Being active

 

Getting enough exercise and being active can be important for both your mental and physical health. Some medications might make you feel more tired. However, moderate exercise can help to improve your mood and general wellbeing and help you to feel better about yourself.

Regular exercise can also lower the risk of physical diseases, including heart disease, diabetes, stroke and certain types of cancer. Being more active can also help you to be a healthier weight.

How much physical activity should I be aiming for?

Any exercise is better than none. If you are between 19 and 64 years old guidelines say you should do about 150 minutes of moderate exercise a week broken up into chunks. For example, you could do 30 minutes of exercise five days a week.

Moderate exercise could include:

  • Walking quickly.
  • Bike riding (on level ground or with few hills).
  • Swimming.
  • Rollerblading.
  • Doubles tennis.

Moderate activity will raise your heartbeat and break you into a sweat but you should not be so breathless that you cannot talk.

You could do 75 minutes of vigorous exercise a week instead, which is about the same as 150 minutes of moderate exercise.

Vigorous exercise could include:

  • Jogging or running.
  • Football.
  • Aerobics.
  • Singles tennis.

Vigorous activity will raise your heartbeat quite a bit. You should be breathing hard so that it’s hard to talk without pausing for breath.

If you are overweight then you should build up to doing this amount of moderate or vigorous exercise.

If you have not done any exercise for some time or have other health problems, you could discuss increasing your physical activity with your GP.

You do not have to sign up to a gym or leisure centre to be able to exercise. Many forms of exercise are free such as running or walking. Even housework or gardening can count as exercise and keep you active.

Exercise prescriptions

You might be able to get an exercise prescription from your GP. These prescriptions give you some free or reduced rate exercise sessions and support from staff at the gym or the local NHS. You could ask your GP surgery if they are able to provide exercise prescriptions. They might only offer them to people who are over a certain weight or body mass index (BMI) or who have certain health conditions.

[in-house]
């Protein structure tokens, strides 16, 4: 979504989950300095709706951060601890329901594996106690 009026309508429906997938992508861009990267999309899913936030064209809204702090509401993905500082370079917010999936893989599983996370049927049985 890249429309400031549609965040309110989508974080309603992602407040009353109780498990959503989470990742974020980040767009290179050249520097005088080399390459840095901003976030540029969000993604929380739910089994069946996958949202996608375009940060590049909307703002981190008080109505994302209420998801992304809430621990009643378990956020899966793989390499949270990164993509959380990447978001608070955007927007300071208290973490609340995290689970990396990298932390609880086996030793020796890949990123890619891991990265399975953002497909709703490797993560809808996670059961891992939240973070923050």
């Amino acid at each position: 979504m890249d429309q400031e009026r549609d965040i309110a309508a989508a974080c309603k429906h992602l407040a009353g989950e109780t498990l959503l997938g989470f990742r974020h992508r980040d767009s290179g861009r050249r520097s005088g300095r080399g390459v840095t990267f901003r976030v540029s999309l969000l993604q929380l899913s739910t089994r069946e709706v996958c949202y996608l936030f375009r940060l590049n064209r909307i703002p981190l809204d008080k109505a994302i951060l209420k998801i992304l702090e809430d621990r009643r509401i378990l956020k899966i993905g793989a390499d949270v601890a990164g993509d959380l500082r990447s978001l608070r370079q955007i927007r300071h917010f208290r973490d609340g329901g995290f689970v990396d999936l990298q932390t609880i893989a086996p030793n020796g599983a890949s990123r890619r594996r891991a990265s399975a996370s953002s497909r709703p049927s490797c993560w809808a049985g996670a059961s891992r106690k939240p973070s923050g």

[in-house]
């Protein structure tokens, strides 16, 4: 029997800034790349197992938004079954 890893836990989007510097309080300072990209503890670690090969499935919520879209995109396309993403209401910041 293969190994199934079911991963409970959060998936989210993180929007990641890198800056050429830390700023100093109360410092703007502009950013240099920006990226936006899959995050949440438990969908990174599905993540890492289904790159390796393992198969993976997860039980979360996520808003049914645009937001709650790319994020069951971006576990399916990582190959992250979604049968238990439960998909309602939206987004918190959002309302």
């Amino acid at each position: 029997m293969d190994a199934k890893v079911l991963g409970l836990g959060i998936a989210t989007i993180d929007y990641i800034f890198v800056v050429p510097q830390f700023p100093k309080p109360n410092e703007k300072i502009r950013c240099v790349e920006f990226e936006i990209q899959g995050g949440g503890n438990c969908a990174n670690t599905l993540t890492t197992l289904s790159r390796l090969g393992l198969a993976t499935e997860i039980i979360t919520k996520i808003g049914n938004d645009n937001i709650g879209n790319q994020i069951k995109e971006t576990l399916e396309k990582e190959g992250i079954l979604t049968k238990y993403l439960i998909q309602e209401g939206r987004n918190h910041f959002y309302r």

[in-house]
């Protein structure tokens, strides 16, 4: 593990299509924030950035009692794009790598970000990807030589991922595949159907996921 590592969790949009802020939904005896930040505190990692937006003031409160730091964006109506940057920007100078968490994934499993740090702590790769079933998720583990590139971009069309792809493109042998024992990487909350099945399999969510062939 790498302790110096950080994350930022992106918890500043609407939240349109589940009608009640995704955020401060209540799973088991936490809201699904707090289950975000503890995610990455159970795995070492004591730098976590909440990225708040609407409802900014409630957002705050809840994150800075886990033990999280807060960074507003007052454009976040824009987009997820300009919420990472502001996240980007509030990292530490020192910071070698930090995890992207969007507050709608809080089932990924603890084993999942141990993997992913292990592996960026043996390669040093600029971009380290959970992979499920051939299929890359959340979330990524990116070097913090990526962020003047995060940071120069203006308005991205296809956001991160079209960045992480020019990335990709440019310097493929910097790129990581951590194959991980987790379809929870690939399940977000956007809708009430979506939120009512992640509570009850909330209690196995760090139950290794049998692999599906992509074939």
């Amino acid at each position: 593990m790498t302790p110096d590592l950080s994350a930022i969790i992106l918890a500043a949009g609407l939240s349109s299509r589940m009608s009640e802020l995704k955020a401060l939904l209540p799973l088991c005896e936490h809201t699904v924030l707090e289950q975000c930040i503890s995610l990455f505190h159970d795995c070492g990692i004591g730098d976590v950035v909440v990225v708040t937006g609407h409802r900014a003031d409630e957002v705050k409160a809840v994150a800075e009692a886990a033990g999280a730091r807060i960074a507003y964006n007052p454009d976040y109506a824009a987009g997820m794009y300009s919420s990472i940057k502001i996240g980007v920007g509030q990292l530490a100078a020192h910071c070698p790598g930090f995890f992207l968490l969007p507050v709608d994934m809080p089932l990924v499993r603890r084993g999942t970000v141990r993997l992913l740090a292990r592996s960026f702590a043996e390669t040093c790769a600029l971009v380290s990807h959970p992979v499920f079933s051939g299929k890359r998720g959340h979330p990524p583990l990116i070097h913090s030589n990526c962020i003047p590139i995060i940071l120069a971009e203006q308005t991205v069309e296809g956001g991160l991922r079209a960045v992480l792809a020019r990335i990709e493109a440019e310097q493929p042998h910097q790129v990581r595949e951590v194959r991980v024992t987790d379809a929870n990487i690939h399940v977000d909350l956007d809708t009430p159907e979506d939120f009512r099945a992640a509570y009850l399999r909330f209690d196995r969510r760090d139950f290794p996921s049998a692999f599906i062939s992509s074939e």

Personal budgets

If you receive a personal budget, you could use this money on something that would help your physical health such as:

  • Gym membership.
  • Use of local leisure centre facilities.
  • Buying a bike.

You would need to agree with whoever grants you your budget how to use it. This could be your care coordinator at your mental health team or a social worker from the local social care team.

Only people who have a high enough level of support needs receive these budgets. If you are assessed as having high enough support needs, you could ask for a personal budget instead of receiving other services.

I don’t want to exercise by myself!

You don’t have to. There are many exercise groups locally. Look for:

Walking groups

Groups set up in many local areas that meet regularly to walk together. They can be a way to get active and also to meet with other people and explore new places.

Useful organisations:

Walking for Health

Web: www.walkingforhealth.org.uk

Telephone: 020 7339 8541


Ramblers Association promotes walking for pleasure and runs local groups.

Web: www.ramblers.org.uk

Telephone: 020 7339 8500

You could also find details of local walking groups through your library.

Conservation volunteer schemes

These run environmental projects and community groups where people can volunteer to help reclaim local green places. Offers a chance to help your local area and be outdoors as well as getting physically active.

They also run ‘green gyms’ – a range of practical projects involving physical jobs in the outdoors.

Web: www.tcv.org.uk

Telephone: 01302 388883

You might have local organisations that organise physical activities. You could see if there are any local Rethink Mental Illness services (www.rethink.org) or check other organisations such as Mind (www.mind.org.uk). If you have a care coordinator, you could ask if they know of anything.

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